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Francis Maddison and Emilie Savage-Smith, with contributions by Ralph Pinder-Wilson and Tim Stanley
This two-part volume contains a large and important group of objects and manuscripts that may be broadly categorised as scientific instruments, tools or magical implements.
Many objects of this kind have never before been systematically catalogued, and this volume brings together much information previously scattered to present a corpus of material for future comparative study.
The astronomical instruments are those primarily connected with the three fundamental motivations of Islamic astronomy: the determination of the times of prayer; of the azimuth of the qiblah and the direction of Mecca; and the teaching and practice of cosmology and astrology.
The Collection includes important individual pieces, among them a fine celestial globe made in 1285-6 and a unique Judeo-Arabic astrolabe of circa 1300. 218 entries include medical manuscripts, magic bowls, amulets and other magical or geomantic devices that reflect different aspects of medieval Islamic medical care, while a group of mortars, a selection from the large collection of locks, and miscellaneous tools such as scissors, scales and weights, complete this survey of objects which embody the varied preoccupations of Islamic culture.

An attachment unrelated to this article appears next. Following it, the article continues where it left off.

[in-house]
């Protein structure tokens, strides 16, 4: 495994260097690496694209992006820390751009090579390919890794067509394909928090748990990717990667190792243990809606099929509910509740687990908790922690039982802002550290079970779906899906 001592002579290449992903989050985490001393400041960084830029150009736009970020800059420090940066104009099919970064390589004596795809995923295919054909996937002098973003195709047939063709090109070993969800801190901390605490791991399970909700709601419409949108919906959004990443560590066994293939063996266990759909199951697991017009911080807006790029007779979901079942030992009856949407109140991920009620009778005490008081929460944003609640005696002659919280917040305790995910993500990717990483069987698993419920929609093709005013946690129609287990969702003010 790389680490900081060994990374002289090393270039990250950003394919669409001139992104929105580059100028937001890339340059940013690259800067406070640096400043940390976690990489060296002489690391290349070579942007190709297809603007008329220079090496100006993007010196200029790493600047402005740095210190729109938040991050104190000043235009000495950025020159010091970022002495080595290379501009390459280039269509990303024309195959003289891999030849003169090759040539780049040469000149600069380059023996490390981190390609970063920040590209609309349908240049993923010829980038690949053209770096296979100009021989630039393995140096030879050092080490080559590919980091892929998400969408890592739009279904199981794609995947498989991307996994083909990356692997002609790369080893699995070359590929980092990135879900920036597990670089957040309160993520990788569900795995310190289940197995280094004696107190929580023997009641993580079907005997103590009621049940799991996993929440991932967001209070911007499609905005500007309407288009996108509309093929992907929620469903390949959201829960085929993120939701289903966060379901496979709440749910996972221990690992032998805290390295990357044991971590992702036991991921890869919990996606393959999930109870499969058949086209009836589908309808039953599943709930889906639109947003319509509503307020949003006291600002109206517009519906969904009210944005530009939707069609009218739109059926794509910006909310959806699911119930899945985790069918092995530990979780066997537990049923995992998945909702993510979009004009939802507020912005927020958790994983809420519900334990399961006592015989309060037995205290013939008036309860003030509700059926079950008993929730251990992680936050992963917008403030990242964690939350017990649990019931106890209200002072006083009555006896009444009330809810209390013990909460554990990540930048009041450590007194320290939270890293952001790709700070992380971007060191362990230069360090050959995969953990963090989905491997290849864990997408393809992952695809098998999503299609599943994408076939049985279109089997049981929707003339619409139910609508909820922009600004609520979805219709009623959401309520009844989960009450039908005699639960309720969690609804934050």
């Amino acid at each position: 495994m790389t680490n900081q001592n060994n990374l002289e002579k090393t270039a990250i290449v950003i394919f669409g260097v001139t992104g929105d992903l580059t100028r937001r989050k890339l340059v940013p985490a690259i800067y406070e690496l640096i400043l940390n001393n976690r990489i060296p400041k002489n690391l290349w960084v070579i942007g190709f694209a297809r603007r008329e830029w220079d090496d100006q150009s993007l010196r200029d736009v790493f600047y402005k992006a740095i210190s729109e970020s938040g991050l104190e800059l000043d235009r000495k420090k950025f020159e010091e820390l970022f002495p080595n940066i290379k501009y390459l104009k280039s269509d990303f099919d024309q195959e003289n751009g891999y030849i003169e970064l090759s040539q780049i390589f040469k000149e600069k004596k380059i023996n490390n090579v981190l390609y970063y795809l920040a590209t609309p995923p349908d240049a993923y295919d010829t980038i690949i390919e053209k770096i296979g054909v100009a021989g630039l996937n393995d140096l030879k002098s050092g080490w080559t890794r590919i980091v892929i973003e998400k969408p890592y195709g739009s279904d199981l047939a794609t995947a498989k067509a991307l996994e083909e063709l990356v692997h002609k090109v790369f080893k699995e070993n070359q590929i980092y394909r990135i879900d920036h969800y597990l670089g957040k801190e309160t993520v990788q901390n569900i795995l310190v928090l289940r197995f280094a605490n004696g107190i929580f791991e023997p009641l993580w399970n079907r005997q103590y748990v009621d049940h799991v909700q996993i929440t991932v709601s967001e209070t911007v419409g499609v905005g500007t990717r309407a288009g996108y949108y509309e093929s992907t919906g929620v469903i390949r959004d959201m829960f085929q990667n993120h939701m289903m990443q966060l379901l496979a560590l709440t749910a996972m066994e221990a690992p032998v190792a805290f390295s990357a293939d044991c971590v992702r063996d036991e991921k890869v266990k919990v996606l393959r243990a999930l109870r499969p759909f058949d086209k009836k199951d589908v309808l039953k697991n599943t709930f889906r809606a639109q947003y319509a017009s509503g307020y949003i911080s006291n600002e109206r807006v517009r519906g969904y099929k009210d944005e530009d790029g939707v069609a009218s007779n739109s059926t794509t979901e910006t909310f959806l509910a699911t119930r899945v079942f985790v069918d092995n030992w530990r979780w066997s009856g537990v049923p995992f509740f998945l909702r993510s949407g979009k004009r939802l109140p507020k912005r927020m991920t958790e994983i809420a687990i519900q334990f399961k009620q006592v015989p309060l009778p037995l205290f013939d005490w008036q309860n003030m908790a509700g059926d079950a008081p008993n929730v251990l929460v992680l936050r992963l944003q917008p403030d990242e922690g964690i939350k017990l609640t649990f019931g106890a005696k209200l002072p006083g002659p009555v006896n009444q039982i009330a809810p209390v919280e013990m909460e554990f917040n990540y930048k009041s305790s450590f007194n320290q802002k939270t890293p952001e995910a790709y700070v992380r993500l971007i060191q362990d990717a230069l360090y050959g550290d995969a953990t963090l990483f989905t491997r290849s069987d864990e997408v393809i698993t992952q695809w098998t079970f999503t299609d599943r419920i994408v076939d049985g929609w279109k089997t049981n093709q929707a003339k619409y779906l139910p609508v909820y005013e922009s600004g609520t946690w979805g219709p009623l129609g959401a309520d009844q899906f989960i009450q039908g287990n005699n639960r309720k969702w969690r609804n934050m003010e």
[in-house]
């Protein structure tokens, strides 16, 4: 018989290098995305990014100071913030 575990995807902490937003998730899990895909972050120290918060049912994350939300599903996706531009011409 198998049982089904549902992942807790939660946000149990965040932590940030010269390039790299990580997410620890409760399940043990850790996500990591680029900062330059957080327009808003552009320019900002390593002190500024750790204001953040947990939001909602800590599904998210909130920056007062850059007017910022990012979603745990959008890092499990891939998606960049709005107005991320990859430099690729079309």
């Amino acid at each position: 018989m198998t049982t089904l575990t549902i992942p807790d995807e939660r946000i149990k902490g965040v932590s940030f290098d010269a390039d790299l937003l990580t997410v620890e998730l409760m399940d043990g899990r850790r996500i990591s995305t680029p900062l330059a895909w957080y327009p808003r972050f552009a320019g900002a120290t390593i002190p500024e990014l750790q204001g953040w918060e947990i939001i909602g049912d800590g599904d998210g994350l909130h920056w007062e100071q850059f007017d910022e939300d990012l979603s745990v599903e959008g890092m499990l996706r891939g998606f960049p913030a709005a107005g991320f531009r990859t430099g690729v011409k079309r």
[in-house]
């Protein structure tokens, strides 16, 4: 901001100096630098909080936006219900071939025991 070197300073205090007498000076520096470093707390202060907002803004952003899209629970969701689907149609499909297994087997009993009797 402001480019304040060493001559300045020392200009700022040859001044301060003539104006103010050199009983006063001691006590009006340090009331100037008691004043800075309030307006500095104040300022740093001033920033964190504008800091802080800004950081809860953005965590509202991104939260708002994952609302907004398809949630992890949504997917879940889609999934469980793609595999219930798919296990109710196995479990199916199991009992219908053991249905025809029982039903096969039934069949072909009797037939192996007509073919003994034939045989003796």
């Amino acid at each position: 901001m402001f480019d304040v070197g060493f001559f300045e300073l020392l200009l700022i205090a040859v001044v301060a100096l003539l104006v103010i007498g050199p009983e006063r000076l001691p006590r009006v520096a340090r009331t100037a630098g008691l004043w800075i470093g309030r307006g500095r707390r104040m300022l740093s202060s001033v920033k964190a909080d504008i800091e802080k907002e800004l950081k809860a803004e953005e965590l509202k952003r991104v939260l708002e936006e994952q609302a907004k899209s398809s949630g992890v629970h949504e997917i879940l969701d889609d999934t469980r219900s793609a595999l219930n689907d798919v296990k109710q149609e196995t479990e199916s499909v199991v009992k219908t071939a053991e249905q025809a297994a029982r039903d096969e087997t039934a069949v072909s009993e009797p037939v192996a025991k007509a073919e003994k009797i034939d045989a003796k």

The information presented includes a ground-breaking study of leather workers in medieval Iran.
Francis Maddison was formerly Curator, Museum of the History of Science, University of Oxford; he is a Fellow of the Society of Antiquaries, and author of several works on scientific instruments and their makers.
Dr Emilie Savage-Smith is Research Associate at the Wellcome Unit for the History of Medicine, Oxford, and author of several studies on medical and devinatory practices in the medieval Islamic world.
Ralph Pinder-Wilson was formerly Keeper, Department of Oriental Antiquities, British Museum, London, and has made an outstanding contribution to the study of the decorativre arts of Islam.
Tim Stanley is Deputy Curator of the Khalili Collection, and an Ottoman historian who has written mainly on the history of manuscripts and calligraphy.
set of two parts; 440 pages; fully illustrated in colour; numerous line drawings; section on documentary inscriptions
35.5 x 25.5 cm
hardback with dust jacket (slipcased)